by REBECCA HICKOK
According to Forbes, 75% of private non-profit college graduates who took out student loans are in debt. Of those 75%, debt is 15% higher than 2008, averaging at $32,300. Drake is no exception to this raise in debt, with undergraduate full-time tuition at $42,694 for the 2019-2020 academic year, with an additional $10,848 for room and board.
Despite the prices of tuition raising each year, Drake University placed 68 of 183 institutions for the U.S. News ranking of Best Value Schools.
Junior Digital Media Production major Leah Berkheimer chose Drake University because the size was right for her and her mom went to Drake. However, she doesn’t feel much stress about student loans. Her mom takes out the Parent Plus Loan, so she feels that most of the stress is on her mom.
“I feel like my parents really tried to educate me and prepare me for what having loans is like,” Berkheimer said, “so high school didn’t really help me that much.”
As national student debt rises, many high schools have increased interest in teaching about financial literacy in regard to continuing education, according to a 2019 New York Times article.
Berkheimer expressed her gratitude for her parent’s knowledge saying, “I think that I would’ve been significantly less prepared for the responsibility of student loans if I hadn’t had the help of my parents.”
Berkheimer reported that her high school didn’t educate much on student loans. The only thing she felt that was explained to her was how credit cards worked.
Berkheimer feels a little relief about her future because of the job placement rate Drake has earned. In 2018, Drake University’s job placement rate was 89.2%.
Corey Bird graduated in 2013 from Drake University, receiving his Juris Doctorate Degree. He graduated from the University of Wisconsin with a degree in Zoology, and chose Drake University for graduate school because he received a partial academic scholarship. He chose to become an attorney because he thought he would be good at it and make a good living.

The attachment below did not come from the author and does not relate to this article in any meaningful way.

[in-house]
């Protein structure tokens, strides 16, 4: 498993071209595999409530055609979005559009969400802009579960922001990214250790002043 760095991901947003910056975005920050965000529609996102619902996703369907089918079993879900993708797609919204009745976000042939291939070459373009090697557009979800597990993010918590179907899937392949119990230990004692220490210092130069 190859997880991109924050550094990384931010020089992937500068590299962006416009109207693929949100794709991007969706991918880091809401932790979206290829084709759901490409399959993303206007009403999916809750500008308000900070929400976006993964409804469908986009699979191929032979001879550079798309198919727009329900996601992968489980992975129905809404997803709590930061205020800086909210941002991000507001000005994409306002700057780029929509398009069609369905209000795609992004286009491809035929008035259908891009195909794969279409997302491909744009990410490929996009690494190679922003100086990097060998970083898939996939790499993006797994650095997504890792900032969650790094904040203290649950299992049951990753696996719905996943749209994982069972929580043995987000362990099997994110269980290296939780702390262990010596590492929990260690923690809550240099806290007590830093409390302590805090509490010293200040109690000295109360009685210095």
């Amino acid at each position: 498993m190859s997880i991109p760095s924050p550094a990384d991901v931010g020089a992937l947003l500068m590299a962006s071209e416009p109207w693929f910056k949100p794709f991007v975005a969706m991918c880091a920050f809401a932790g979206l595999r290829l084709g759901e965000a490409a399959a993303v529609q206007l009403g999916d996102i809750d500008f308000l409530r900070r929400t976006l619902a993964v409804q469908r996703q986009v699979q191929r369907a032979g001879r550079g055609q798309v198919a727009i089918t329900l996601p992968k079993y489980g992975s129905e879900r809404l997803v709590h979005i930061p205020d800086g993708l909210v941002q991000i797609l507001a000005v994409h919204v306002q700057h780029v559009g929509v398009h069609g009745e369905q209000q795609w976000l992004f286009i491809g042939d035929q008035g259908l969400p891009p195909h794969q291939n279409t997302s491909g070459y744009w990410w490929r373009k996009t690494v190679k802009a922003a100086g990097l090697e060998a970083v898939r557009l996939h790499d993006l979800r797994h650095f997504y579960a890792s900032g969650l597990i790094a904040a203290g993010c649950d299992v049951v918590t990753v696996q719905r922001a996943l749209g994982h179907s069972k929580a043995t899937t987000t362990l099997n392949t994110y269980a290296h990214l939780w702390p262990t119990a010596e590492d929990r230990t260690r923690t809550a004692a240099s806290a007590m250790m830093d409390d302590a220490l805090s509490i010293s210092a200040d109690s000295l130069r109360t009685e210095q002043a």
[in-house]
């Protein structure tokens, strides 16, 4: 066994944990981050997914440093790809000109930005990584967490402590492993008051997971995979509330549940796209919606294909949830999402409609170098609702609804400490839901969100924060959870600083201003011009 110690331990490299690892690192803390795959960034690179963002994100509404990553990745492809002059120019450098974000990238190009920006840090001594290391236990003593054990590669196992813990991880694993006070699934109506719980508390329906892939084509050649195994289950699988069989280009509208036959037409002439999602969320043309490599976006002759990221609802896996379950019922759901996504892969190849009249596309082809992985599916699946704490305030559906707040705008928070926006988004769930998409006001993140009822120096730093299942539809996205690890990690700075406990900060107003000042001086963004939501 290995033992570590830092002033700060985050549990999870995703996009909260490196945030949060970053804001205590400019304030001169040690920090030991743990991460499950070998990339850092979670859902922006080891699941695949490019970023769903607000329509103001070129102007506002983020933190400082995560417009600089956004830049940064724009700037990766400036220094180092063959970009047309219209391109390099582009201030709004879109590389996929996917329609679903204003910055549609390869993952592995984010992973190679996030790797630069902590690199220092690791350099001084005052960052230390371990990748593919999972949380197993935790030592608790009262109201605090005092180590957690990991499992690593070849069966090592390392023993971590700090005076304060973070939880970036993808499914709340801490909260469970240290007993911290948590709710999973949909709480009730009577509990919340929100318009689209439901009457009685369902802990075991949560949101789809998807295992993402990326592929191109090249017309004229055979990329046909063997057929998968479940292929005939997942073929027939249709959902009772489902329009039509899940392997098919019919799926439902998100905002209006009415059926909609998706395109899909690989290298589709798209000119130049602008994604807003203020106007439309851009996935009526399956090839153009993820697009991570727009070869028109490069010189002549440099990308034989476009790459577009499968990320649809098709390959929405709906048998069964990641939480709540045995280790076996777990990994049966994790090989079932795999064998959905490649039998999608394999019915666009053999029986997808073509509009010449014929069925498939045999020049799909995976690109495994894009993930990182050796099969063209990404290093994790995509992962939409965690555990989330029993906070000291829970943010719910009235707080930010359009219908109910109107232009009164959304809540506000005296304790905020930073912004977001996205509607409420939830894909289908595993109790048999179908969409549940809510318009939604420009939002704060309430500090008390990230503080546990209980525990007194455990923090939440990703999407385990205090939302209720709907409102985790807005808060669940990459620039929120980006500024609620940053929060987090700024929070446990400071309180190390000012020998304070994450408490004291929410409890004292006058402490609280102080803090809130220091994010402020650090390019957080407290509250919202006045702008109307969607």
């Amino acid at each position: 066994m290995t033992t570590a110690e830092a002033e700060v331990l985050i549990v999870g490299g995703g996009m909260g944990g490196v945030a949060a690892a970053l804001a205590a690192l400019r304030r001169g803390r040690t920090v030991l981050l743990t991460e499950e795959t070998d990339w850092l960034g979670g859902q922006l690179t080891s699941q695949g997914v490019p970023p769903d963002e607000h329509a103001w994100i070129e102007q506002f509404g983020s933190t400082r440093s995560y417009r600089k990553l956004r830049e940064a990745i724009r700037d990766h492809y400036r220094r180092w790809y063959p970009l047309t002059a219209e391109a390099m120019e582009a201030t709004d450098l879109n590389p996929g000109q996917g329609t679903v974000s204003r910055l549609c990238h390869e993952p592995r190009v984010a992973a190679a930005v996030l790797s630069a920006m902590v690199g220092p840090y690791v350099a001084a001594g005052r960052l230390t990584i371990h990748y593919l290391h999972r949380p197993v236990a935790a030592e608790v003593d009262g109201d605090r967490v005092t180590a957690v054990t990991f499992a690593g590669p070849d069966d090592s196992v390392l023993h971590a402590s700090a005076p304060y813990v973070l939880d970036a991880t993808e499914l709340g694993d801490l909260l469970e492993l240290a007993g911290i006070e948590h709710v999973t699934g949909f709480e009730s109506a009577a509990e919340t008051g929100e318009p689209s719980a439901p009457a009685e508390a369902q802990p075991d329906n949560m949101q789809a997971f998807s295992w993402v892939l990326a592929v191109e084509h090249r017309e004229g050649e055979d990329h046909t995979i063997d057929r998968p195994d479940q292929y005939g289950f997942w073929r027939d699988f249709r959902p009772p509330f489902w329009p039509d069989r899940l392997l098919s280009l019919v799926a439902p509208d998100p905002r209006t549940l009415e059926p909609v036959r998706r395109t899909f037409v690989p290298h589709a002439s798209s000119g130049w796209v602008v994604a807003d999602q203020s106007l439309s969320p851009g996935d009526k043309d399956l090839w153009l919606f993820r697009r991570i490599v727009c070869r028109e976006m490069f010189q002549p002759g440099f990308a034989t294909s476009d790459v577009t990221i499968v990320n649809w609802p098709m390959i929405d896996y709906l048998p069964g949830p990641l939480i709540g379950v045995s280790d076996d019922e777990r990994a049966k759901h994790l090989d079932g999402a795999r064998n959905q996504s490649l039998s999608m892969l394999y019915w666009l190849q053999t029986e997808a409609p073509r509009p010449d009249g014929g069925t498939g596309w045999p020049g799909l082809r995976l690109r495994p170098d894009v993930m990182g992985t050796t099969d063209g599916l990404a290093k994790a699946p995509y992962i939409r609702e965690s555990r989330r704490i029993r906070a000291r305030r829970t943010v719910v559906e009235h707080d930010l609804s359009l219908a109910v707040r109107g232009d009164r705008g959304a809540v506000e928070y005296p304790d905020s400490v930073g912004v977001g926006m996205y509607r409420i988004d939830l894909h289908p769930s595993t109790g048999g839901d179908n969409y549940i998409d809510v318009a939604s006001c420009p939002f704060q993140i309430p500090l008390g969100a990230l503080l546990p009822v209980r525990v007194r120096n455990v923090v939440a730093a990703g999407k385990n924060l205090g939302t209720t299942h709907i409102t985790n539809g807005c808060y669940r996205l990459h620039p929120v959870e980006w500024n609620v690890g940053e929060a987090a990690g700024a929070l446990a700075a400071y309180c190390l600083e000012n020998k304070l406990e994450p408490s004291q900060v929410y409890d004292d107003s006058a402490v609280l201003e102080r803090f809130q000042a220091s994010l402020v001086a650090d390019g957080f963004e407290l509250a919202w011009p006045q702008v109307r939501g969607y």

“Even with the massive loans, I thought it [college education] was better than no education,” Bird said.
After practicing law for three years, Bird started a business completely unrelated to law. Bird said that education enabled him and his wife to start a successful business while having the tools to be attorneys if it didn’t work out.
“I had zero education on loans and paying them back,” Bird said. “I had no appreciation for what I was getting into.”
While studying at the University of Wisconsin and Drake University, Bird didn’t worry too much about his future of paying loans back. However, he did work as much as he could, especially during the summer, with loans being the main reason he worked.
“Even though the loans are absurdly high, I think I have a much better life than if I didn’t go to college and incur student loan debt,” Bird said.
Drake Student Accounts offers an online program to students called GradReady at Drake, which provides assessments, education, and plans to students. This helps student to prepare how to pay for college, how to obtain good credit, and how to plan for after college. The after college planning includes plans for paying back student loans, paying for car and mortgage. To learn more about the GradReady program, visit the Drake University Student Accounts website under Financial Literacy.
For questions about Drake Student Loans the Student Accounts office may be reached at (515) 271-3174 or firstname.lastname@example.org.